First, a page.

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Speaking of Coal

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Coal plants are dirty

News comes today that construction of the Turk Power Plant in Hempstead County by SWEPCO has negatively impacted wetlands in the area.  Talk Business reports:

SWEPCO says it reported the potential impacts on March 9 and met with Corps officials at the site on March 17. Following that visit, the Corps’ Vicksburg District directed SWEPCO to cease further work that would impact wetlands or waters under the Corps’ jurisdiction and informed SWEPCO that it would refer the issue to the EPA. The potential impacts total approximately 2.5 acres, subject to further evaluation.

Statements have been issued by environmental groups.  Ken Smith, director of Audubon Arkansas had this to say:

“We are disappointed but unfortunately not surprised with SWEPCO’s announcement of their infringement on nearby wetlands today. Audubon Arkansas has been concerned with the plant’s impact on the ecologically sensitive Little River Bottoms from the beginning. Indeed, it is a primary reason for our opposition to the plant.

We expressed our concerns much earlier than March to the US Army Corps of Engineers as to how construction was developing near the wetlands. So, while we applaud their decision to halt construction in the area, we feel action should have been taken earlier. This incident only reinforces our belief that all construction on the Turk plant should be halted permanently.”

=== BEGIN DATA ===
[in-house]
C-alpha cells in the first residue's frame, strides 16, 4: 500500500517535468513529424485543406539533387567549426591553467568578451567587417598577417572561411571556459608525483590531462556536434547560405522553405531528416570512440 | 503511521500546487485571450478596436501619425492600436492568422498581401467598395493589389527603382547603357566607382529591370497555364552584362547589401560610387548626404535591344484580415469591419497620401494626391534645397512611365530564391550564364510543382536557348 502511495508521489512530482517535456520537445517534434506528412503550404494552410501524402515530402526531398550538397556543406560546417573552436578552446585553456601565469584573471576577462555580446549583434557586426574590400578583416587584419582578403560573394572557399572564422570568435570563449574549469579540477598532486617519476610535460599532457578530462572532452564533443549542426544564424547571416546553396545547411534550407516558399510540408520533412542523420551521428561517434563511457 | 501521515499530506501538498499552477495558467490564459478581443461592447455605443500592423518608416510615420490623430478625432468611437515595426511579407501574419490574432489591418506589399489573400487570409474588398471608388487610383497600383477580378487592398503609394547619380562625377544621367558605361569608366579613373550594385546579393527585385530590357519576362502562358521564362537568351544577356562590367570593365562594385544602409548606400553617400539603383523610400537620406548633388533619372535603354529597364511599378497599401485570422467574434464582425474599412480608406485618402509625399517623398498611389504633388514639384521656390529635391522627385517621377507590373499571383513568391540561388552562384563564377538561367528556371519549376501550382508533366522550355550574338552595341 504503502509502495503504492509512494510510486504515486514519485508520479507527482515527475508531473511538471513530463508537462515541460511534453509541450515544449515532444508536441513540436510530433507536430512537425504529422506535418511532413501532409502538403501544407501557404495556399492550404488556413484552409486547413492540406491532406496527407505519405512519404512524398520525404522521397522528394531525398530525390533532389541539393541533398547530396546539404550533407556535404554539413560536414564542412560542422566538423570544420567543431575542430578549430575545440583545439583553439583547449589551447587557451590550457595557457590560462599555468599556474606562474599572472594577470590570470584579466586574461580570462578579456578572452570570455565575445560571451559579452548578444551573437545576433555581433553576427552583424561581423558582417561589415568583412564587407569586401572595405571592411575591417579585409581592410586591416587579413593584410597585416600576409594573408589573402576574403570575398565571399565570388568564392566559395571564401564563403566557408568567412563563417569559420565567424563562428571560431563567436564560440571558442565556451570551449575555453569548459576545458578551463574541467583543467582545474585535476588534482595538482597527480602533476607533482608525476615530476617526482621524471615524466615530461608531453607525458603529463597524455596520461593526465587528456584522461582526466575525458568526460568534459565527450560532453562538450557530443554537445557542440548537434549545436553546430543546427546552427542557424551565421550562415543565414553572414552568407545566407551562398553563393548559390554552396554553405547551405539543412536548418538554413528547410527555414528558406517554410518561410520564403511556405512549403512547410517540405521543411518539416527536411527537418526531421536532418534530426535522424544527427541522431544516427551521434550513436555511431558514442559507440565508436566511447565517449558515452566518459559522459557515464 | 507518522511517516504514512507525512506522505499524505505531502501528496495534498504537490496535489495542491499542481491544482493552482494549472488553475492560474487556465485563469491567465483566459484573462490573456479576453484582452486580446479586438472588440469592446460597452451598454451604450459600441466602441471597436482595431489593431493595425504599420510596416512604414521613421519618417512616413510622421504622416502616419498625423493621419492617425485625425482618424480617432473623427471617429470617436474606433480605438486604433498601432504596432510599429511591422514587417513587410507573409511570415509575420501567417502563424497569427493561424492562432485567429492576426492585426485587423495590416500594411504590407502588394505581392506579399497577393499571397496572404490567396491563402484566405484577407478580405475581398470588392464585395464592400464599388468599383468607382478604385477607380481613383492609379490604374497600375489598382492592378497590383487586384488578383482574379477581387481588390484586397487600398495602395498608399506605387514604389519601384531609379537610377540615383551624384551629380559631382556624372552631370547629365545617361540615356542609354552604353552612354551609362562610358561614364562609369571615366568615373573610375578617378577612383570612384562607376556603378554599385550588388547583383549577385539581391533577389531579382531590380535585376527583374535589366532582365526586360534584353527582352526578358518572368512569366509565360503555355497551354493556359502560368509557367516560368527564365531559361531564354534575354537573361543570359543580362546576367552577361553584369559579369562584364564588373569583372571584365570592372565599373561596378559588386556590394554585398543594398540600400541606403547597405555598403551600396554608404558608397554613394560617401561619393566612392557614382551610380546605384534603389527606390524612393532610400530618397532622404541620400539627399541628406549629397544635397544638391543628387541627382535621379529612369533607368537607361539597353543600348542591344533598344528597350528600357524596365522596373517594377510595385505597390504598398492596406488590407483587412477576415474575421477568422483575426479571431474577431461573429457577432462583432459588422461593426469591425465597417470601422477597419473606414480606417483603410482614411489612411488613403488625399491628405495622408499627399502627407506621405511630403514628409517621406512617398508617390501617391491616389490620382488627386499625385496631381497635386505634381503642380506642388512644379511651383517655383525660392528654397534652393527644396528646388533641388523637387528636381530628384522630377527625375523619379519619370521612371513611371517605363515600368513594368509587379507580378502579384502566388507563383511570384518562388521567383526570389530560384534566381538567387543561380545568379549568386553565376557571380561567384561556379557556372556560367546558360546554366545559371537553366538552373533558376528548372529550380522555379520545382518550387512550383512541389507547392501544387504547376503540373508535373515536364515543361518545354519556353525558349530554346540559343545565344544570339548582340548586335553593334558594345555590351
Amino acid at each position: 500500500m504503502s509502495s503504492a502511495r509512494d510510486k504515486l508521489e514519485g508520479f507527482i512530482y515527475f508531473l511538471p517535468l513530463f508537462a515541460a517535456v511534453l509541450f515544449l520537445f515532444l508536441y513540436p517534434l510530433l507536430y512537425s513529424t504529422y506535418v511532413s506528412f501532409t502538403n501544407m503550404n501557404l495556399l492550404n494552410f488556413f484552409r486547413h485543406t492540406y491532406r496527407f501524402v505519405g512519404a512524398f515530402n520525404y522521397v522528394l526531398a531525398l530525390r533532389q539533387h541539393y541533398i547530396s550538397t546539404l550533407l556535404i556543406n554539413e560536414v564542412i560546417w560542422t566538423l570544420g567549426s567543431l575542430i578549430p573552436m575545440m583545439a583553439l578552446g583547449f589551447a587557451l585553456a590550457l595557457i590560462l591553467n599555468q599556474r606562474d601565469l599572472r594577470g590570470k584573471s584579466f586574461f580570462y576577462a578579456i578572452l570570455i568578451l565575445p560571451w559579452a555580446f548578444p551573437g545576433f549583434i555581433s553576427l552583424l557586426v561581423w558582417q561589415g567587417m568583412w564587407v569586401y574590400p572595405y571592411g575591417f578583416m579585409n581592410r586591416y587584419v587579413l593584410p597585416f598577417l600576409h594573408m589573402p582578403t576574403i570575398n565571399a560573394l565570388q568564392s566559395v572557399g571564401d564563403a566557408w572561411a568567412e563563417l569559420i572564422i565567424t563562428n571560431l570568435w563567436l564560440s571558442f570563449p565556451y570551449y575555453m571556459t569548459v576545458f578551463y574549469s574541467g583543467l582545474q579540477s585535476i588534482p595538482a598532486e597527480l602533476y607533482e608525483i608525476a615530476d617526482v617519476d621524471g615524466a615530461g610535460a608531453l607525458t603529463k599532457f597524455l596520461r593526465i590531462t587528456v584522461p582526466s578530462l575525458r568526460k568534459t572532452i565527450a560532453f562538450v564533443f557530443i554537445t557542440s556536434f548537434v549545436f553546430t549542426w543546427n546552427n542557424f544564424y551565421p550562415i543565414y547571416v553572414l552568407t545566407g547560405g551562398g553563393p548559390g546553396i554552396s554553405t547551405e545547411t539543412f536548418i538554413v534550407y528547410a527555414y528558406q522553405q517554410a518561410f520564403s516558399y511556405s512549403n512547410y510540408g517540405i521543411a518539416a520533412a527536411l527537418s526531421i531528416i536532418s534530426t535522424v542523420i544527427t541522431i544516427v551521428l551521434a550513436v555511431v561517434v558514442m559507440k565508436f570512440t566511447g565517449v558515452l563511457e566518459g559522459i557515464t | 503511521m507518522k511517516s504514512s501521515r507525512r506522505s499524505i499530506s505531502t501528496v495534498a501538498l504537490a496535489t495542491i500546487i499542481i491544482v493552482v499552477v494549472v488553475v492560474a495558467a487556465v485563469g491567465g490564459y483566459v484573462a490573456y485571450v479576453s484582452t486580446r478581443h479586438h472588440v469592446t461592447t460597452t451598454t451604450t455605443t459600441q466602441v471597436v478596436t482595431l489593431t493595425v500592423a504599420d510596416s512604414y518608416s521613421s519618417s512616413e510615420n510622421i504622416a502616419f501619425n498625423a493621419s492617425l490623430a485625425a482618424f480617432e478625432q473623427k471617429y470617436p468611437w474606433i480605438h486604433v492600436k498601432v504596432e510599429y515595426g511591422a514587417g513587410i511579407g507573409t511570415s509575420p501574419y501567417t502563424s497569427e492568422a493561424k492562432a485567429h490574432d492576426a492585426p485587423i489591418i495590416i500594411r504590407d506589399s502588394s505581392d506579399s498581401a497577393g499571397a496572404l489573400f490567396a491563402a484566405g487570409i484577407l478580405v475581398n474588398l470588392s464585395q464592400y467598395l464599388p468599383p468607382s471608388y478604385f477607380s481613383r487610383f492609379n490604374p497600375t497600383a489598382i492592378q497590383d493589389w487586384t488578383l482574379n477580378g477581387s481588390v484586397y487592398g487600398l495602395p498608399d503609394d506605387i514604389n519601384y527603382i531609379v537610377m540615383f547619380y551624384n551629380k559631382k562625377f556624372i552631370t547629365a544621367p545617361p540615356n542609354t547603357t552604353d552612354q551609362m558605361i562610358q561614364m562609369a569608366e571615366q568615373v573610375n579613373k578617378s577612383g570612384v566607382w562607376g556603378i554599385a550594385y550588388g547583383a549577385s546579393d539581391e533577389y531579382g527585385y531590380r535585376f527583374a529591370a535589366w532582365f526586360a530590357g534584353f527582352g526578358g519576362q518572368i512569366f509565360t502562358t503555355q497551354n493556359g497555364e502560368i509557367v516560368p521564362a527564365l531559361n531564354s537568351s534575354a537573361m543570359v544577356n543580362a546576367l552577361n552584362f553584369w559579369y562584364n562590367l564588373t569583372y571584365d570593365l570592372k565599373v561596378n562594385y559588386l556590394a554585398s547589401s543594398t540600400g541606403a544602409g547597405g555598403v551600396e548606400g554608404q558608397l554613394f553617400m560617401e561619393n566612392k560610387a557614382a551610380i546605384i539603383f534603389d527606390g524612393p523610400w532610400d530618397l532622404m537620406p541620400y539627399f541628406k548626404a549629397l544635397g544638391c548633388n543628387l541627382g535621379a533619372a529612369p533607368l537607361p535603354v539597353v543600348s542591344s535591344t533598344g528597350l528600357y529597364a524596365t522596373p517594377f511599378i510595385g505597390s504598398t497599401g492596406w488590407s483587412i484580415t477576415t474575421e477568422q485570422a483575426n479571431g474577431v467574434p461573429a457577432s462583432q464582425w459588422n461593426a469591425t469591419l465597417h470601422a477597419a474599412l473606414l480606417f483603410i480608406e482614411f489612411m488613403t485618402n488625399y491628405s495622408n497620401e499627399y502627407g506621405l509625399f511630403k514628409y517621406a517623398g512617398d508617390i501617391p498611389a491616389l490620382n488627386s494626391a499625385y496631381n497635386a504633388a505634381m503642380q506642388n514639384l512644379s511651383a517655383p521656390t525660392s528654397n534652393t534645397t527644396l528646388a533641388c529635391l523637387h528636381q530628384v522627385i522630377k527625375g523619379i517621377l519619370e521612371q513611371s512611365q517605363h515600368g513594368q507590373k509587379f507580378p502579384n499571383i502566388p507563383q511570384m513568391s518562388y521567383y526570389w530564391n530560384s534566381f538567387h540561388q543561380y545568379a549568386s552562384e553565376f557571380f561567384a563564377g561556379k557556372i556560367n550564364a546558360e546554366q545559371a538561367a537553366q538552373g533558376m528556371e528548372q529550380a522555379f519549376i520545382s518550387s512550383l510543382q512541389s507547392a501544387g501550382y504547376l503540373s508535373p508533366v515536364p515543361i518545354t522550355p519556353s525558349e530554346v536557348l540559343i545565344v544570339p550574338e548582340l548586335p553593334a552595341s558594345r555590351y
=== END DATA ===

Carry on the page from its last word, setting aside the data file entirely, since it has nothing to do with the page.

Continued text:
Read the response from the Sierra Club on the jump.

From Joe Sundell of the Sierra Club:

“We view this as a token gesture from SWEPCO to avoid an impending lawsuit from Sierra Club and Audubon. The serious wetlands damage that occurs during construction is in addition to what will happen if the plant becomes operational: Over the plant’s 50 year lifespan, it would emit over 15,000 pounds of mercury with the technology they’re saying they’ll use. The damage this will do to the Little River Bottoms, one of Arkansas’s pristine wetlands areas, is unspeakable. SWEPCO should not be allowed to build a dirty coal plant next door to one of Arkansas’s natural treasures.”

From the ArkTimes store

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